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Baltic Protector forces ready for next test

25 June 2019
The UK-led Joint Expeditionary Force (JEF) are ready to test their ability to respond rapidly to threats and crises in the Baltic region on the next phase of their landmark first deployment.

Covert amphibious raids, urban ambushes and counter-mine training will mark an action-packed third stage of Baltic Protector, on which more than 3,000 British troops and 16 navy ships are currently deployed.

Fresh from NATO exercise, Baltops 19, the next stage of the two-month deployment will see Royal Marines and Royal Navy ships work with JEF allies from Lithuania, Estonia and Latvia.

After a stop for UK ships and personnel in German port of Kiel for its annual yachting/seafaring festival, Marines are heading on two exercises on the eastern shores of the Baltic.

Meanwhile, navy warships and Royal Fleet Auxiliary vessels are continuing their work in the region with shallow-water mine clearance with the Baltic Mine Countermeasures Squadron.

This will all be coupled with training in amphibious assaults in each of the Baltic states. 

“A JEF task group would probably be first on the scene in Northern Europe because we’re already in the area where the crisis is,” Commodore James Parkin, Task Group Commander, said.

“We are designed to fit into a larger NATO task group, but we can operate independently should we need to.”

Commandos will train alongside Lithuanian Armed Forces in urban surveillance and ambush tactics but also with the Estonian Defence League – Estonia’s national reservist organisation.   

A JEF task group would probably be first on the scene in Northern Europe because we’re already in the area where the crisis is

Commodore James Parkin, Task Group Commander

“The Royal Navy and Royal Marines have stood side by side with the Baltic States during our shared history; most recently in Iraq and Afghanistan but also 100 years ago during their struggle for independence,” said Commander of 3 Commando Brigade Royal Marines, Brigadier Matt Jackson.

We are proud to be working together again during Baltic Protector.”

After the annual Baltops wars games – the longest running exercise in the region – JEF will reinforce those links by also working with British Army and Royal Air Force colleagues who are deployed on NATO duties.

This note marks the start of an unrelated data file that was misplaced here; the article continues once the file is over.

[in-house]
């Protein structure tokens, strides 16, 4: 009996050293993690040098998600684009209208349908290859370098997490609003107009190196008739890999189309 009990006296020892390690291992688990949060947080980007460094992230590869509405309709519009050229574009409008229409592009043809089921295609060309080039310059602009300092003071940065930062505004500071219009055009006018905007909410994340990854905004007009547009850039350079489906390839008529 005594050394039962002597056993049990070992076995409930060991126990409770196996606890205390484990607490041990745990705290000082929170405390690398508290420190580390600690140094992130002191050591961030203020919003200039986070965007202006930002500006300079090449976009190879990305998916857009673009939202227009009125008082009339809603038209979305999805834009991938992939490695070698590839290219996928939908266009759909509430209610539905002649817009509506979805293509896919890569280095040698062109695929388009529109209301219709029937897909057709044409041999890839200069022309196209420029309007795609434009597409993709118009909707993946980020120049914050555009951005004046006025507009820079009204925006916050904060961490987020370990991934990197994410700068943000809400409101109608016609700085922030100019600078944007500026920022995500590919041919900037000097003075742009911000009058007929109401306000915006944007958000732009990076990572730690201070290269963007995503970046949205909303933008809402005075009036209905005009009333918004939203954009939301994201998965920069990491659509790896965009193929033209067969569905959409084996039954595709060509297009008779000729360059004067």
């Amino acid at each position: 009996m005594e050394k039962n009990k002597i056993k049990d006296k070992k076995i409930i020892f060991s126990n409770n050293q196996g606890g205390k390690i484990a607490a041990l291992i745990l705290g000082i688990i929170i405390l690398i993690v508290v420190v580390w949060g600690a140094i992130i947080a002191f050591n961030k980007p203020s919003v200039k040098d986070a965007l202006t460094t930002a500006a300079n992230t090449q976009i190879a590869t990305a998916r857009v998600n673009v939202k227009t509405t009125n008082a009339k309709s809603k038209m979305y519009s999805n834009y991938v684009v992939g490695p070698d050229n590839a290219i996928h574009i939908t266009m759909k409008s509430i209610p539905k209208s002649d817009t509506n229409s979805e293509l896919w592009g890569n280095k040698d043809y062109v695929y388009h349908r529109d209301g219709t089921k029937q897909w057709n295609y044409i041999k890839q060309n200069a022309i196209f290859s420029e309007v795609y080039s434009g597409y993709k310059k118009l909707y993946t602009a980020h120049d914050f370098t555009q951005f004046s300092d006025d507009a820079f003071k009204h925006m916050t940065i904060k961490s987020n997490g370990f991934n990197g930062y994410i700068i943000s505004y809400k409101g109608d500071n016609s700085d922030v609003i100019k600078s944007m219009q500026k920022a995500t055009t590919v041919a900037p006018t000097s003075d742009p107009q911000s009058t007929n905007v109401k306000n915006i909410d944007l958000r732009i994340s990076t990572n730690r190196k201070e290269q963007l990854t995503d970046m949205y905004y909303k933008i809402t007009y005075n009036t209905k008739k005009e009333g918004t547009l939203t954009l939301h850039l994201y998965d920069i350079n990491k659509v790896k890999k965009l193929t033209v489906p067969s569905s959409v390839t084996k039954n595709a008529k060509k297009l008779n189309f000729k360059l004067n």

During this next phase, Royal Engineer Commandos will also conduct urban defensive training with Latvian Armed Forces.

These latest tests will play a big role in helping the nine-nation JEF work together in the future, forging better working relationships and understanding of how each other function and operate.

It is a chance for JEF – made up of the armed forces from the UK, Denmark, Estonia, Finland, Latvia, Lithuania, the Netherlands, Norway and Sweden – to demonstrate solidarity and commitment to the region.

The JEF task group is coming fresh from Baltops, during which they operated under the newly-established US 2nd Fleet.

Eighteen nations, 52 ships and submarines (including six nations’ flagships) and over 8,000 personnel trained together across the span of the Baltic Sea. 

During the exercise, Lieutenant Robert Perren was placed into the US Task Force Command Ship as a liaison officer.

“Getting to work in USS Mount Whitney was a huge privilege. It was great to see that the way we fight and operate is really similar," he said.

The exercise finished with bang on large-scale multinational amphibious landings.

A mock invasion took place and Baltops forces were tasked to dislodge the ‘enemy’ and create the conditions for its liberation.  

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